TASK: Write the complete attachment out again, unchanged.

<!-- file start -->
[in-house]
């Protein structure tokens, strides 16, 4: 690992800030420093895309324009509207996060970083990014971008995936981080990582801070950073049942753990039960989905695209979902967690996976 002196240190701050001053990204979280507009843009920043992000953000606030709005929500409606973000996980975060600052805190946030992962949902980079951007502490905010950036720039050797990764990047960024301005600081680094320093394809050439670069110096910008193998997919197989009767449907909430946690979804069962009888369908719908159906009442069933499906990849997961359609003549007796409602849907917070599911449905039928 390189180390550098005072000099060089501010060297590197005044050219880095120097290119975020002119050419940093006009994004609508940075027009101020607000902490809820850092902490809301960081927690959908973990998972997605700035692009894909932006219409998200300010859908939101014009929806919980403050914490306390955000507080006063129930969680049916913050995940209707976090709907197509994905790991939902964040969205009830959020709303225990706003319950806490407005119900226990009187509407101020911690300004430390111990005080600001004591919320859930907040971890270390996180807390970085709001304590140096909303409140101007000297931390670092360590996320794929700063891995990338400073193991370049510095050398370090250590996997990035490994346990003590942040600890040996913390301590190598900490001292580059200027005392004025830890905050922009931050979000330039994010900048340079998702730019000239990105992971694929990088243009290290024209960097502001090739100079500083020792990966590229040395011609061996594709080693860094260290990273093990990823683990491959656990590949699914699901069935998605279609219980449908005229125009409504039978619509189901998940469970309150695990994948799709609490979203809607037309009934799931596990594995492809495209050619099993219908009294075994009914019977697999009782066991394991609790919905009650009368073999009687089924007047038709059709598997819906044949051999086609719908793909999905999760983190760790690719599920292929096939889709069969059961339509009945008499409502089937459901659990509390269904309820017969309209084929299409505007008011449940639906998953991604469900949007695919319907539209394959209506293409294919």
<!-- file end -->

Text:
[in-house]
């Protein structure tokens, strides 16, 4: 690992800030420093895309324009509207996060970083990014971008995936981080990582801070950073049942753990039960989905695209979902967690996976 002196240190701050001053990204979280507009843009920043992000953000606030709005929500409606973000996980975060600052805190946030992962949902980079951007502490905010950036720039050797990764990047960024301005600081680094320093394809050439670069110096910008193998997919197989009767449907909430946690979804069962009888369908719908159906009442069933499906990849997961359609003549007796409602849907917070599911449905039928 390189180390550098005072000099060089501010060297590197005044050219880095120097290119975020002119050419940093006009994004609508940075027009101020607000902490809820850092902490809301960081927690959908973990998972997605700035692009894909932006219409998200300010859908939101014009929806919980403050914490306390955000507080006063129930969680049916913050995940209707976090709907197509994905790991939902964040969205009830959020709303225990706003319950806490407005119900226990009187509407101020911690300004430390111990005080600001004591919320859930907040971890270390996180807390970085709001304590140096909303409140101007000297931390670092360590996320794929700063891995990338400073193991370049510095050398370090250590996997990035490994346990003590942040600890040996913390301590190598900490001292580059200027005392004025830890905050922009931050979000330039994010900048340079998702730019000239990105992971694929990088243009290290024209960097502001090739100079500083020792990966590229040395011609061996594709080693860094260290990273093990990823683990491959656990590949699914699901069935998605279609219980449908005229125009409504039978619509189901998940469970309150695990994948799709609490979203809607037309009934799931596990594995492809495209050619099993219908009294075994009914019977697999009782066991394991609790919905009650009368073999009687089924007047038709059709598997819906044949051999086609719908793909999905999760983190760790690719599920292929096939889709069969059961339509009945008499409502089937459901659990509390269904309820017969309209084929299409505007008011449940639906998953991604469900949007695919319907539209394959209506293409294919």